# The Golden Ratio in Nature

I was never interested in mathematics at school,  perhaps because of the way it was taught; it was seen as a subject for boys in the 50s. Today, things may have changed a bit.  In any case,  from early on, I was on the creative spectrum, rather than the logical/rational one. Was this a result of nature or nurture? Perhaps a little of both.

Today, however, I’m fascinated by the idea of The Golden Ratio, and its links with mathematics, nature and art. In fact, it also has links with science, architecture, music, and many other areas besides.  The golden ratio essentially states that a + b is to a, as a is to b.

The Golden ratio is a special number (1.618), found by dividing a line into two parts, so that the longer part divided by the smaller part is also equal to the whole length divided by the longer part. It is often symbolized using phi, after the 21st letter of the Greek alphabet. In an equation form, it looks like this:    a/b = (a+b)/a = 1.6180339887498948420

Around 1200, mathematician Leonardo Fibonacci discovered the unique properties of the Fibonacci Sequence. This sequence ties directly into the Golden ratio: if you take any two successive Fibonacci numbers, their ratio is very close to the Golden ratio. As the numbers get higher, the ratio becomes even closer to 1.618. For example, the ratio of 3 to 5 is 1.666. But the ratio of 13 to 21 is 1.625. Getting even higher, the ratio of 144 to 233 is 1.618. These numbers are all successive numbers in the Fibonacci sequence.

Here is a visual representation of a Fibonacci spiral which approximates the golden spiral, using Fibonacci sequence square sizes up to 34. Notice how the lengths get smaller in a spiral pattern.

This spiral pattern is used throughout nature. Many shells, including snail shells and nautilus shells, are perfect examples of the Golden spiral.

The seeds of a sunflower, which start in the centre  and  radiate outwards to fill the space, repeated endlessly, are a perfect example of the Golden Ratio in nature. There are no gaps from beginning to end. Some spiders form their webs in spirals that suggest the repetitive pattern of the golden spiral. And the beautiful designs on the wings of moths and butterflies approximate the golden mean. Similarly, hurricanes often portray the golden spiral. Other examples are roses, spiral galaxies, such as The Milky Way, dolphins, starfish, sea urchins, ants, cauliflowers and honeybees, which all exhibit the fibonacci proportion.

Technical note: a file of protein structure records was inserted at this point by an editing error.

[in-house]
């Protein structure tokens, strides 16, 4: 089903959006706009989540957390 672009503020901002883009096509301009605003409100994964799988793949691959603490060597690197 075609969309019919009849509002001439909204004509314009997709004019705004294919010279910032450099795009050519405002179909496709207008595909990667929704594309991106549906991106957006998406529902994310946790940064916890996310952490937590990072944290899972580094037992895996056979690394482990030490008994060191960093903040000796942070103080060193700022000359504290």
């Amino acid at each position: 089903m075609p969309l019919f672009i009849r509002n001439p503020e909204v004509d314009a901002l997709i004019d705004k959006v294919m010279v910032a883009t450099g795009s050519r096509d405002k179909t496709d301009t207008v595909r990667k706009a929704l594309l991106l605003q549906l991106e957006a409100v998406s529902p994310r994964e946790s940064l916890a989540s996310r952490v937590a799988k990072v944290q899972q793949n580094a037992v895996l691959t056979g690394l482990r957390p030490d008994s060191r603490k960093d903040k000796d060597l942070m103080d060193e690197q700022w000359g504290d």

The symbol that has come to represent this ratio is the 21st letter of the Greek alphabet phi.

Leonardo of Pisa, also known as Leonardo Pisano or Fibonacci, was an Italian mathematician, born in Pisa about 1175 AD.

Fibonacci popularized the Hindu-Arabic numeral system in the Western World through his Book of Calculation in 1202. In the same publication, he introduced the sequence of Fibonacci numbers to Europe.

Scientists today, have moved away from thinking  about such considerations, as they are deemed to belong to an ancient time. Darwinian evolutionary theories, and findings from archaeological diggings are more likely to be of interest to the modern mind, because they are evidence-based.

It still amazes me to see how much order, beauty and patterning exist in the natural world around us. I wonder at the time it took, and the processes at work, to create all of this amazing diversity surrounding us, and of which we are a part.

Photographs on this post have been renewed and resized to fit the new format and theme of my blog. The content remains the same.

### 11 responses to “The Golden Ratio in Nature”

1. Hi Marcia
Thanks for finding me.
I looked at your excellent blog post also.
Keep in touch
Anne

2. Thanks for finding me, Marcia.
Will look at your blog post.
Anne

3. Thanks for finding me!

1. […] a previous post, “The Golden Ratio In Nature“  I pointed out how this ratio appears in many forms of nature and of […]

2. Thanks for this.

3. I love this piece. I fell in love with maths when I realised it’s not just about numbers. S

1. Thanks sooo much, coz my big brother hates it… I love your brilliant piece about a sister keeping in touch with a dead brother! Am following.

2. That’s right, me too. Only recently!

4. Ian Harry Wells

Well Anne, let me start by stating I AM no mathematician but that I AM fascinated by things strangely mathematical. This article is in a field covering that fascination. Oh the beauty of nature and the power of the human mind to discover and explore these phenomena. I LOVE this post. More please.

1. That’s great, coz I wanted to follow up on art and the GR. You’re always such a big help,IH.